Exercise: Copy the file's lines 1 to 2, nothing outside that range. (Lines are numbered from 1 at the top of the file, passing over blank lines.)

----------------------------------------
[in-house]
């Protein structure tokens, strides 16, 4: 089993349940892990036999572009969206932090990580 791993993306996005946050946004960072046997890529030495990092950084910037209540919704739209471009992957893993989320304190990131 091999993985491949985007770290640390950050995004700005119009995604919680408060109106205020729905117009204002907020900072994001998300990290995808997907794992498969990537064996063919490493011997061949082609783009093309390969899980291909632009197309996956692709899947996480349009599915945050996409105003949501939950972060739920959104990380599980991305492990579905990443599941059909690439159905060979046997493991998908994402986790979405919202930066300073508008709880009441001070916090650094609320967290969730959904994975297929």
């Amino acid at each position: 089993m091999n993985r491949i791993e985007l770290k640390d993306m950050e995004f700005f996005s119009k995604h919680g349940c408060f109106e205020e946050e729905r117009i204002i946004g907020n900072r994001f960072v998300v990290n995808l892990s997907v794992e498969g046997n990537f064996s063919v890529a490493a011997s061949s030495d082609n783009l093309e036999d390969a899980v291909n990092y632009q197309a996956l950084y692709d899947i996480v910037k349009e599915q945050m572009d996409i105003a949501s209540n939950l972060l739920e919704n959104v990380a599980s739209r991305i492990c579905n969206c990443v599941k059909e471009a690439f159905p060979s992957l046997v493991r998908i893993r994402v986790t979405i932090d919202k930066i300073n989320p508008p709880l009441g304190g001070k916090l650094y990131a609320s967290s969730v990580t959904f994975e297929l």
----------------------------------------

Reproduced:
[in-house]
């Protein structure tokens, strides 16, 4: 089993349940892990036999572009969206932090990580 791993993306996005946050946004960072046997890529030495990092950084910037209540919704739209471009992957893993989320304190990131 091999993985491949985007770290640390950050995004700005119009995604919680408060109106205020729905117009204002907020900072994001998300990290995808997907794992498969990537064996063919490493011997061949082609783009093309390969899980291909632009197309996956692709899947996480349009599915945050996409105003949501939950972060739920959104990380599980991305492990579905990443599941059909690439159905060979046997493991998908994402986790979405919202930066300073508008709880009441001070916090650094609320967290969730959904994975297929």